London Film Museum
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Review: Entertainment & Arts
Ray Harryhausens Classic Creatures
By Tim Masters Entertainment correspondent, BBC News
28 June 2010
Ray Harryhausen’s fantastical creatures have inspired generations of movie makers.
"I’ve worshipped him since I was a kid," says Oscar-winning animator Nick Park, of Wallace and Gromit fame.
Harryhausen, who turns 90 this week, made his models by hand and shot them frame by frame to create some of cinema’s best-known battle sequences.
One of his classic scenes is the skeleton sword fight in 1963’s Jason and the Argonauts.
[Image: The exhibition includes a tiny model of Raquel Welch from the film One Million Years BC]
His other films include The Seventh Voyage of Sinbad (1959), One Million Years BC (1966), The Golden Voyage of Sinbad (1973) and his last feature Clash of the Titans (1981).
They are a world away from the CGI and 3D effects of modern cinema, but Harryhausen is cited by the likes of George Lucas, Steven Spielberg, James Cameron and Peter Jackson as an inspiration.
To mark his birthday, an exhibition of Harryhausen’s stop-motion work opens on 29 June at the London Film Museum. It includes original models, bronze casts and artwork.
Aardman animator Nick Park was inspired to make his first model after seeing Harryhausen demonstrate one of his dinosaurs on TV.
"I couldn’t believe that someone had brought dinosaurs to life - it was a magical moment for me," he says.
"I went off and built a brontosaurus out of coathangers and covered it with foam rubber and stretched a pair of my mum’s old tights over them for skin. I filmed it walking across my bedroom floor."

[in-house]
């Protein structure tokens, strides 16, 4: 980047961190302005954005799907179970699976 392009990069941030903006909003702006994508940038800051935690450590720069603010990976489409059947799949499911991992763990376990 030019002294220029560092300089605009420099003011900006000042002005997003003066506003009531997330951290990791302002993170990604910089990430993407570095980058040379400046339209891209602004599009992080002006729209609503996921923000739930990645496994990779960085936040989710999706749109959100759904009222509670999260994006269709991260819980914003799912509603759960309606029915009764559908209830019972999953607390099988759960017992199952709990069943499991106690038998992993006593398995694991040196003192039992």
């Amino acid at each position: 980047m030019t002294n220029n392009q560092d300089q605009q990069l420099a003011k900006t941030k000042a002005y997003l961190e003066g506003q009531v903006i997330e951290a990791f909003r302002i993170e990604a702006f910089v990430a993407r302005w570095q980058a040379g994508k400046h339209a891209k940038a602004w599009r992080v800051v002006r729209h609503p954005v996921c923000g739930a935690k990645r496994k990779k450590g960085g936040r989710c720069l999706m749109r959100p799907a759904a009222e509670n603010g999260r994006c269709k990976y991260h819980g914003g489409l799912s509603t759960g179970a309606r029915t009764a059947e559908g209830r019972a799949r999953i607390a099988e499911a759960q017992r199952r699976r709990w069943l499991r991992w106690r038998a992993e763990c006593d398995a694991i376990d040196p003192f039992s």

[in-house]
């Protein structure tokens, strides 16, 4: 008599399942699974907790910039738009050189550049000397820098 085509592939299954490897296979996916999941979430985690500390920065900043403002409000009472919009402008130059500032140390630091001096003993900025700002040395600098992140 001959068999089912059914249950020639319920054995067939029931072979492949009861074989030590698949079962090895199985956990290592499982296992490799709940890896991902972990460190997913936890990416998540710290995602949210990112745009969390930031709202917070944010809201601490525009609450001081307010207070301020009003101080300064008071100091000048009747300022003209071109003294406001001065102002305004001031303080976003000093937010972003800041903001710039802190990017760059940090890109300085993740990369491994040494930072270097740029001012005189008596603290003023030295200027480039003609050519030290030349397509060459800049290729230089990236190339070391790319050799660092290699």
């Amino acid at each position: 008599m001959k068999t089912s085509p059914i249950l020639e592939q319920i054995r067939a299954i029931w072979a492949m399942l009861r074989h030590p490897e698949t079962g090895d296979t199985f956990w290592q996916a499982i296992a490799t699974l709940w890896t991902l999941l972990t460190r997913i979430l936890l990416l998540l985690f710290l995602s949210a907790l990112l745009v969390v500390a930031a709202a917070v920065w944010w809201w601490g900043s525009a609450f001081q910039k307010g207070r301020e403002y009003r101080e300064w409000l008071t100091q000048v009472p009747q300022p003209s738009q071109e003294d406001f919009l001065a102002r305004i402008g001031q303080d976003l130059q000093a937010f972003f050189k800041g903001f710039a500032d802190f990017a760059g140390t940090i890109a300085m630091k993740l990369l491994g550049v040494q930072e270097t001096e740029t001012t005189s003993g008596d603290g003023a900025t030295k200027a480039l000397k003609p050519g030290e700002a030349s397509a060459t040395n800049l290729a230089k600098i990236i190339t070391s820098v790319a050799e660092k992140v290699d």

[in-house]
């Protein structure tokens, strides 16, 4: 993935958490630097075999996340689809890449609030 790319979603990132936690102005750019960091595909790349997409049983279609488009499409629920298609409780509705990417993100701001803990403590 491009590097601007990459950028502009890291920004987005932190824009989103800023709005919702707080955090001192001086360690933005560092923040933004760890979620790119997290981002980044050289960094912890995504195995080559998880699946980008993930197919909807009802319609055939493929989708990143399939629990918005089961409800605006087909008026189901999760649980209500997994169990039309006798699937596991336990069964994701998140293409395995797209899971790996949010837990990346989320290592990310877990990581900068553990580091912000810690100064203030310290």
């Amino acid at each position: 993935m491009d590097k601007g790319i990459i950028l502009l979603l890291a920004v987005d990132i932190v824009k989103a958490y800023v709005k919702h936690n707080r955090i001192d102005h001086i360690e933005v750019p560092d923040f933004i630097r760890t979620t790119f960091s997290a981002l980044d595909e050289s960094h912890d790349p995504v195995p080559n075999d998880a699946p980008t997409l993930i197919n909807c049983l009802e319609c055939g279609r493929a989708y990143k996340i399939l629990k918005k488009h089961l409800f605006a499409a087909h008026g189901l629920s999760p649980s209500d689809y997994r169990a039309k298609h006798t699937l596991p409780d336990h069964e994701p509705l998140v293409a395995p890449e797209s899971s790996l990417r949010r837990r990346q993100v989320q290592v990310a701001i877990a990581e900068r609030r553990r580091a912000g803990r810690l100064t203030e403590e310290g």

Here Nick Park picks his three favourite Ray Harryhausen movie moments.
TALOS - JASON AND THE ARGONAUTS (1963)
Hercules and Hylas enter a valley containing statues of the gods. They enter a vault beneath a towering bronze colossus called Talos. After the men steal some treasure, the statue comes to life...
"I saw it on TV when I was about 11. I remember the moment when the statue comes to life.
The head of Talos just turns slowly. It’s all very eerie. It’s one of those moments where less is more - small things are very dramatic.
The Argonauts try to make it back to the ship and Talos cuts them off and picks up the boat and shakes them all out of it.
I’ve seen the original Talos model - and was amazed how small it was."
WARRIOR SKELETONS - JASON AND THE ARGONAUTS (1963)
Seven sword-wielding skeletons sprout from the ground and battle Jason and his men in a classic four-minute action sequence.
"He did it all - he storyboarded it, shot the background plates, made the models in his kitchen and shot the whole thing himself.
Each skeleton has several different components, so it was a challenge to be moving so many limbs on seven skeletons.
And this was in the days when you didn’t have any way of monitoring each movement. Today you can check each frame as you do it and adjust it.
He was working blind really - you only see it when the film comes back from the lab. I think he was averaging something like a second and a half a day.
I know animation is slow but that is slow - at Aardman we’re averaging two and a half seconds per animator so we’re rocketing."
MEDUSA - CLASH OF THE TITANS (1981)
Perseus enters the lair of the snake-haired Medusa, who picks off one of his men with an arrow and turns another to stone with her eyes. Perseus uses his reflection to trick her - and chops off her head.
"It was so well done and frightening. It’s all the same technique but going to different heights of intricacy.
I thought it was a combination of really good lighting and shadow. I do admire a lot of CGI, but there’s something not real about it.
In the Medusa that Ray did it’s there and it’s grounded - there’s real light hitting real surfaces. Somehow your brain knows it’s not real with CGI."
Ray Harryhausen - Myths and Legends opens at the London Film Museum on Tuesday 29 June. Clash of the Titans and The Golden Voyage of Sinbad are being screened at Bafta in Piccadilly on Saturday 10 July.
Ray Harryhausen, American, (1920–2013)
b. June 29, 1920, Los Angeles
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Art in Context - Art for the Day: June 29